So often, I find myself coaching my clients about all the ways that they make an impression on their prospects and clients. Whether we like it or not, we are always being evaluated, judged, and reviewed. The mistake comes when we believe that it doesn’t matter.
Here’s an example. One of my clients in the financial services industry recently ran a direct mail marketing campaign to invite people to an educational presentation about retirement income planning. He believed that his first chance to make a good impression on a potential client wouldn’t come until they came in for an individual consultation – then he’d be able to impress them with his trustworthiness, his expertise, and his ability to work with their specific financial situation
Before that meeting, the prospect will have gotten the initial written invitation, received 3 phone calls, attended an event, and been emailed. All of those things will have made an impression on the prospect long before they ever sit down one-on-one with the financial planner. Impressions are made in more situations than just face-to-face.
This is true of all of us, not just people who are looking for someone to be their financial planner. It’s human nature to assess the people around us to determine how safe we are, how trustworthy they are, or even to determine if someone may need our help. And everyone around us is doing the same. We have the choice of either deciding it’s not important what others think of us or that we want to be making the very best impression.
But why does it matter what others think of us? Whether you are an employee, a customer who wants good service, a boss who wants great employees or a business owner that wants more customers, it had better matter to you!
Yesterday I went out to lunch at one of my favorite places. It happens to be located next to a car dealership. One of the salesmen from the dealership (wearing the dealership’s name and logo on his crisp white shirt) came over to grab a quick lunch. He walked in the exit door (blocking others from exiting), ignored everyone around him (refusing to make eye contact), and was abrupt to the clerk from whom he had ordered his lunch.
He never said a single word to me, but rest assured he made an impression. When I need a new car, I no longer have any intention of going into that dealership. I saw first-hand how he treated people around him. His arrogance oozed from every pore. As a representative of that dealership, he showed me that they do not value other people and that rudeness and incivility are acceptable attitudes in their employees. The problem that the dealership has is that while he is wearing their shirt, he is representing them. The impression was not a positive one.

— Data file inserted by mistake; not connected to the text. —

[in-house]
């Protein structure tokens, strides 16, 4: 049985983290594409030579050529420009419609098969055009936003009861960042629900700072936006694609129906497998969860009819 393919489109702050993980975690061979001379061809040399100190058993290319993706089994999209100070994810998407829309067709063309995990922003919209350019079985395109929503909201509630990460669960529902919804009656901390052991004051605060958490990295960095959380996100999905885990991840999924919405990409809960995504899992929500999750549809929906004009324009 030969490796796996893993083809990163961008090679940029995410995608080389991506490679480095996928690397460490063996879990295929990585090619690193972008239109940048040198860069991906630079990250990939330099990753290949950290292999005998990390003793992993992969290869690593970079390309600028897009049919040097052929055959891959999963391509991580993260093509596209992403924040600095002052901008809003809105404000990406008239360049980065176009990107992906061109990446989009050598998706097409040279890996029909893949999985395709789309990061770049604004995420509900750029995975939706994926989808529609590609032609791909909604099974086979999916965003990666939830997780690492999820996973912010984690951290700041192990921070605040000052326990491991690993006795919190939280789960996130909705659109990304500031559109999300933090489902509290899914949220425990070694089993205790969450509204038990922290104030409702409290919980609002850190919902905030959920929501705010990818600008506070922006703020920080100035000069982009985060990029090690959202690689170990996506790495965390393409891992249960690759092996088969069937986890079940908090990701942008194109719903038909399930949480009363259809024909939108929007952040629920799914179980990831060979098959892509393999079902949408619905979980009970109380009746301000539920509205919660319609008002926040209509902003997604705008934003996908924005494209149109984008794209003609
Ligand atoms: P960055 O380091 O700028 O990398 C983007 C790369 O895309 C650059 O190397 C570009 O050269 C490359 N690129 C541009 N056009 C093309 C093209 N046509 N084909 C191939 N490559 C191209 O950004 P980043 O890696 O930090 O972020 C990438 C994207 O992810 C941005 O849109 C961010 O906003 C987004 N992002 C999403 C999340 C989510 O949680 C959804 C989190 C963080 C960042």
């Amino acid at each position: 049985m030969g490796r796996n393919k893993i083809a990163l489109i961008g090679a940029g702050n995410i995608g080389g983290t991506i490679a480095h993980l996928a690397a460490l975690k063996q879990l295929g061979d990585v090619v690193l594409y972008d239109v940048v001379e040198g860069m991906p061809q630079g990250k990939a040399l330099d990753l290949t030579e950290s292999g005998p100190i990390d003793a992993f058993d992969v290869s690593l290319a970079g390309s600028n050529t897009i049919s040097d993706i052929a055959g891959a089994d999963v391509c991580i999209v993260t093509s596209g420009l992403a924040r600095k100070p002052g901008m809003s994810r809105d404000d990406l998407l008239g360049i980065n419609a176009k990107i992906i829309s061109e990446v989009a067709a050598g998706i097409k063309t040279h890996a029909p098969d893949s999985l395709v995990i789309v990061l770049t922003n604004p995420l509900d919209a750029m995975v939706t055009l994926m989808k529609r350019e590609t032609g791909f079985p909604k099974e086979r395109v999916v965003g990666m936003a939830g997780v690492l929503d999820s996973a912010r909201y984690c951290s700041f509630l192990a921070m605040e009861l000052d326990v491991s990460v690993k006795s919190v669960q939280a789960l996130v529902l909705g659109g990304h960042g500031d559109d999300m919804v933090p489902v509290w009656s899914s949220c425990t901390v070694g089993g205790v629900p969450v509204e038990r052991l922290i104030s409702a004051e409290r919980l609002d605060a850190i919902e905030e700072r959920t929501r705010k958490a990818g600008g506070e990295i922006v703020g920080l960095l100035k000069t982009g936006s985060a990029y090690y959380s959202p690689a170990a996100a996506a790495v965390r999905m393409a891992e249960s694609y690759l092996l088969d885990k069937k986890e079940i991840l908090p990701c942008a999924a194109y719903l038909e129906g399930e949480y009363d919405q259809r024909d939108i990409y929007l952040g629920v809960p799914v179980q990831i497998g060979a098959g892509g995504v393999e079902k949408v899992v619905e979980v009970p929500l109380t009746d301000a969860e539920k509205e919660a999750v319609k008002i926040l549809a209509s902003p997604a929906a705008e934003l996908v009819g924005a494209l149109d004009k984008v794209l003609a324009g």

This morning, I was on the phone with a local legal firm. I contacted them online last week about an issue and the call was to follow up on my inquiry. The young woman confirmed my name, phone number, and email address (which had all been part of my online inquiry) and my birthdate. Before proceeding with details, I asked her for her name. She provided me with her first name but refused to provide her last name – citing company policy. Wow. I immediately made a decision that I did not want to do business with a legal firm who refused to provide the last name (or any other relevant information) about the person I was talking with. I had no sense that I could possibly get any type of personal service from a company that refused to allow employees to share their name.
These scenarios happen every day. We are evaluating people and companies to decide who we want to do business with.
Employees who are looking to advance in a company are making an impression all the time – not just by the work that they do but with the attitude that they have toward their customers, their co-workers, their boss, and their community. What happens when I see an employee dump a bag of trash out of their car after work? It tells me something about their character.
Customers who want good service (while they should always expect it) are treated much better when they are thoughtful and respectful to whoever is supplying the service. When a customer approaches the service counter with a smile, the conversation is much more likely to go their way than if they started with yelling.
A boss who wants to have employees respect them and do the requested work will have an increased chance of success when he “walks the talk”. Employees can tell, intuitively, the difference between a superior who is doing the minimum of what needs to be done versus one who is committed to doing it well. As I mentioned in my How to Change the World blog post, leading by example is the best way to make the right impression.
But this lesson is most important for business owners and salespeople. Customers are the lifeblood of your business and they are watching you. They are making judgments and evaluating your behavior. They are making decisions every day about who they want to do business with. People do business with people that they know, like, and trust. If they don’t like the impression you have made, even outside of the context of your business dealings, they will not want to do business with you.
The challenge that each of us has is that we are always making an impression, whether we want to or not, and it’s not easy to always be our best selves. I’m not saying you have to be perfect. But making the best impression possible – in all things – will lead to more opportunities for success and enjoyment in business and in life.